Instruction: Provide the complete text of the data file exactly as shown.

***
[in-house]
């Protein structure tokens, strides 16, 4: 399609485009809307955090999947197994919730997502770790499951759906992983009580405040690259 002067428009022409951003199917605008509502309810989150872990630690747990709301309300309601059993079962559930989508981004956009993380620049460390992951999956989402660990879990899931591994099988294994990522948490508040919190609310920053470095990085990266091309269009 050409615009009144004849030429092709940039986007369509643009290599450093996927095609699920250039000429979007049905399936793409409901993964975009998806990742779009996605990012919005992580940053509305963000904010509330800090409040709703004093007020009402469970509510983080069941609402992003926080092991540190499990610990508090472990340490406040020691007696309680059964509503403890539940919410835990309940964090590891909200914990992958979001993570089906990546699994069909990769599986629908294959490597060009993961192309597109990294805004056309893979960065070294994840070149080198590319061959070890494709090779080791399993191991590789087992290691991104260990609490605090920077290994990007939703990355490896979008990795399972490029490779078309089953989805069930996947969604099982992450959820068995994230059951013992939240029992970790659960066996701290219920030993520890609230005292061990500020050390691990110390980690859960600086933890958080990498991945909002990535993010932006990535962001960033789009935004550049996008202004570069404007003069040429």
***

[in-house]
């Protein structure tokens, strides 16, 4: 399609485009809307955090999947197994919730997502770790499951759906992983009580405040690259 002067428009022409951003199917605008509502309810989150872990630690747990709301309300309601059993079962559930989508981004956009993380620049460390992951999956989402660990879990899931591994099988294994990522948490508040919190609310920053470095990085990266091309269009 050409615009009144004849030429092709940039986007369509643009290599450093996927095609699920250039000429979007049905399936793409409901993964975009998806990742779009996605990012919005992580940053509305963000904010509330800090409040709703004093007020009402469970509510983080069941609402992003926080092991540190499990610990508090472990340490406040020691007696309680059964509503403890539940919410835990309940964090590891909200914990992958979001993570089906990546699994069909990769599986629908294959490597060009993961192309597109990294805004056309893979960065070294994840070149080198590319061959070890494709090779080791399993191991590789087992290691991104260990609490605090920077290994990007939703990355490896979008990795399972490029490779078309089953989805069930996947969604099982992450959820068995994230059951013992939240029992970790659960066996701290219920030993520890609230005292061990500020050390691990110390980690859960600086933890958080990498991945909002990535993010932006990535962001960033789009935004550049996008202004570069404007003069040429």